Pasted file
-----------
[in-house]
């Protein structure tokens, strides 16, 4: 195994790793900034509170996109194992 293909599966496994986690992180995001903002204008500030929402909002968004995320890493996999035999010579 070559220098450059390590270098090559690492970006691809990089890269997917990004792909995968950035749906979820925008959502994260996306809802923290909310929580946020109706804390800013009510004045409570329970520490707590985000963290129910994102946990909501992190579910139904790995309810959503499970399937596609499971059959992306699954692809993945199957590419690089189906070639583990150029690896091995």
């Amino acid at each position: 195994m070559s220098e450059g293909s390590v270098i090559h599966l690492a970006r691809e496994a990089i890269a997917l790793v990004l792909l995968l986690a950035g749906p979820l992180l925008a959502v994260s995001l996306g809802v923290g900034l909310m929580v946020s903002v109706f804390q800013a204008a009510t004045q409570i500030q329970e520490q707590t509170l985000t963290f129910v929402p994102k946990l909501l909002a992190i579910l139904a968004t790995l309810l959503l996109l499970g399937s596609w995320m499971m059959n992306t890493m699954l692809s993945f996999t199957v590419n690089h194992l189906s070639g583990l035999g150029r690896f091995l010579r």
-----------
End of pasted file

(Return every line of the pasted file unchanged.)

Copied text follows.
[in-house]
């Protein structure tokens, strides 16, 4: 195994790793900034509170996109194992 293909599966496994986690992180995001903002204008500030929402909002968004995320890493996999035999010579 070559220098450059390590270098090559690492970006691809990089890269997917990004792909995968950035749906979820925008959502994260996306809802923290909310929580946020109706804390800013009510004045409570329970520490707590985000963290129910994102946990909501992190579910139904790995309810959503499970399937596609499971059959992306699954692809993945199957590419690089189906070639583990150029690896091995």
């Amino acid at each position: 195994m070559s220098e450059g293909s390590v270098i090559h599966l690492a970006r691809e496994a990089i890269a997917l790793v990004l792909l995968l986690a950035g749906p979820l992180l925008a959502v994260s995001l996306g809802v923290g900034l909310m929580v946020s903002v109706f804390q800013a204008a009510t004045q409570i500030q329970e520490q707590t509170l985000t963290f129910v929402p994102k946990l909501l909002a992190i579910l139904a968004t790995l309810l959503l996109l499970g399937s596609w995320m499971m059959n992306t890493m699954l692809s993945f996999t199957v590419n690089h194992l189906s070639g583990l035999g150029r690896f091995l010579r």